I see this billboard on my way to work every morning and it makes me think that if there’s a new browser war it’s going to be about ethics, not technical specs or performance. The happy years of don’t be evil are far away and users stopped trusting Big Tech. This might be just the beginning.
Well, this happened today! The last 5 and a half years have been an amazing journey and I’m happy to call this country, now officially, home. Thanks America!
A nivel de ilusión,
a nivel de utopía de amor,
no concibo mayor emoción
que vivir tu y yo en Hawai.
Ay, quien fuera a Hawai - Vainica Doble
The opening titles of season 2 of Mozart in the Jungle are animations of geometric shapes inspired in classical album covers from the 40s and 50s. These are just impressive.
UX Check is a Chrome Extension made by Chris Gallello that helps you identify usability issues through a heuristic evaluation (Nielsen’s 10 heuristics). And why do you want a Chrome extension for this? Convenience. Just click on an element and you’ll get a screenshot and a callout where you can write your notes. Once you’re done, export it as a HTML or DOCX file.
This is just a simple HTML + JS page that allows you to post new articles to your GitHub-hosted Jekyll blog, using a browser.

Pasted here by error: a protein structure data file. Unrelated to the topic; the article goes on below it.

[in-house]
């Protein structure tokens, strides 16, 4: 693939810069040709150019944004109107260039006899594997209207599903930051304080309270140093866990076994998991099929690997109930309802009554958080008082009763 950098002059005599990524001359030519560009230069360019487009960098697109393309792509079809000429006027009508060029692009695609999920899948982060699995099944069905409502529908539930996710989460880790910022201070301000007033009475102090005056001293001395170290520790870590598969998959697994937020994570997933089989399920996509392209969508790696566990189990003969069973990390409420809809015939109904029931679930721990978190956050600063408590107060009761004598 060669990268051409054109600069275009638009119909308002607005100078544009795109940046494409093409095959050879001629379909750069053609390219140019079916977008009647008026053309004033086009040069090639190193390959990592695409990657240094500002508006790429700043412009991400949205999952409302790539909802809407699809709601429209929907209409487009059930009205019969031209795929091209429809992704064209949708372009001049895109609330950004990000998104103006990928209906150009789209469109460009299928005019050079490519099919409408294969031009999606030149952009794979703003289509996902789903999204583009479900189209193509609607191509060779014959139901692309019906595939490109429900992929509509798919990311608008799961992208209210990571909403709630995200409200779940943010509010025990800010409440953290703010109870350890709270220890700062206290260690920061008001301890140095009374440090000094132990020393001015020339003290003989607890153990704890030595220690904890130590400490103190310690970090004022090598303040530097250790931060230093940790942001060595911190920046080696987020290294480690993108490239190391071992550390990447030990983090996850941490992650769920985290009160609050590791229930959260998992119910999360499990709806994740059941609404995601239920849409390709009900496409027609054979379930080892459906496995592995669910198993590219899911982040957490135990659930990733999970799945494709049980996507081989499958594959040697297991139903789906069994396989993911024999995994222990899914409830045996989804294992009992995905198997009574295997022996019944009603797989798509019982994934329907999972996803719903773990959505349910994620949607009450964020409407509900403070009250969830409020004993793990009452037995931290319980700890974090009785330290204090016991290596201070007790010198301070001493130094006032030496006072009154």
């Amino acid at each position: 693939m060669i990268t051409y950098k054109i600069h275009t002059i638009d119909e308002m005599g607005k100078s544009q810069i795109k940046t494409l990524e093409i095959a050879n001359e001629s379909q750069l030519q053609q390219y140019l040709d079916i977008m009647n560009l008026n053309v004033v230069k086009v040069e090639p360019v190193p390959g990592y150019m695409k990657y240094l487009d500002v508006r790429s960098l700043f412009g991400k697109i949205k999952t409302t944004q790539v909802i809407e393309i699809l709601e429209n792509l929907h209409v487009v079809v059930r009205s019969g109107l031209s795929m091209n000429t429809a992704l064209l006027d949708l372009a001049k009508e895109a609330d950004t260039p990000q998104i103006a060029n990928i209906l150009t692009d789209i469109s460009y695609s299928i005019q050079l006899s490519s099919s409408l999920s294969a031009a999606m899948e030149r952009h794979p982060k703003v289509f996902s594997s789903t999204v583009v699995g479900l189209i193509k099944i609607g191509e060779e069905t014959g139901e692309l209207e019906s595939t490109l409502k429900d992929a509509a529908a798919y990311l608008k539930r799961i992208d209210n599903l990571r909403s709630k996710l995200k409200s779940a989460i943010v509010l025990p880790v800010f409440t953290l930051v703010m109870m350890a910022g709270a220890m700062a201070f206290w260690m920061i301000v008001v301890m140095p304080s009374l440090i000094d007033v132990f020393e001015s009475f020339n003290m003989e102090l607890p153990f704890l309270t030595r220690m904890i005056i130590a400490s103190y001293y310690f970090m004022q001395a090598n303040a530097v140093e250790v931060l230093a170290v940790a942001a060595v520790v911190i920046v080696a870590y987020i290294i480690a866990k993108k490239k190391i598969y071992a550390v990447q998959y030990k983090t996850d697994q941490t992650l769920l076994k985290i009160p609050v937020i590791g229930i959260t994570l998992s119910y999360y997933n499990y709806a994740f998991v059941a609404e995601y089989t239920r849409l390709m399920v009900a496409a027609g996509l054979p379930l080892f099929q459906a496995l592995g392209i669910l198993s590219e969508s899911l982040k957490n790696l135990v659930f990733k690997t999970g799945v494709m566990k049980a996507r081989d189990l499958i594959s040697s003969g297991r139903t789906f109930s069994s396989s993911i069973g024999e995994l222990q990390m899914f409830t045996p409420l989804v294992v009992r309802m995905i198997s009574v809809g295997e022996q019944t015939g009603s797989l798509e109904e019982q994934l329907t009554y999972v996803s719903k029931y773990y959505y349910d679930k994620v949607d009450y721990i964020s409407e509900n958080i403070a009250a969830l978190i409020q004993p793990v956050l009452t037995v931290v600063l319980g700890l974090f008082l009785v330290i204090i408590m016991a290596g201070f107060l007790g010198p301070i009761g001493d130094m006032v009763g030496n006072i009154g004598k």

As a digital designer I like to store screenshots of websites, apps and other user interfaces that I use later for inspiration. I’ve been doing this for a few years and I have changed my setup a few times.
I started using Evernote to keep track of everything. Evernote was quite flexible and I liked how I could use folders and tags, and the built-in OCR was nice too, but I stopped using it because the process was just too manual and slow. I had to take a screenshot with Paparazzi, rename the file, import it in Evernote and then add all that metadata… too much work.
Recently Github Pages stopped supporting Textile as one of the markup languages you can use to author your Jekyll site. They left Markdown as the only option, which makes sense considering that Markdown is widely supported and way more popular than Textile. This blog was originally created using Textpattern and Textile and that’s why I had a bunch of posts written in Textile that I had to convert.
The Github crew just published this post explaining the conversion process. The outcome is not perfect and you will need to review your converted files, but at the end it didn’t take more than an hour or two to convert all those old blog posts.
Jung Soo Park is an industrial designer that’s creating a nice gallery of pixel art versions of industrial design classics.
A nice resource if you’re considering blogging with Jekyll. You’ll find an introduction guide, some tutorials and tips, templates and a list of third party services you can use to enhance or complement your blog.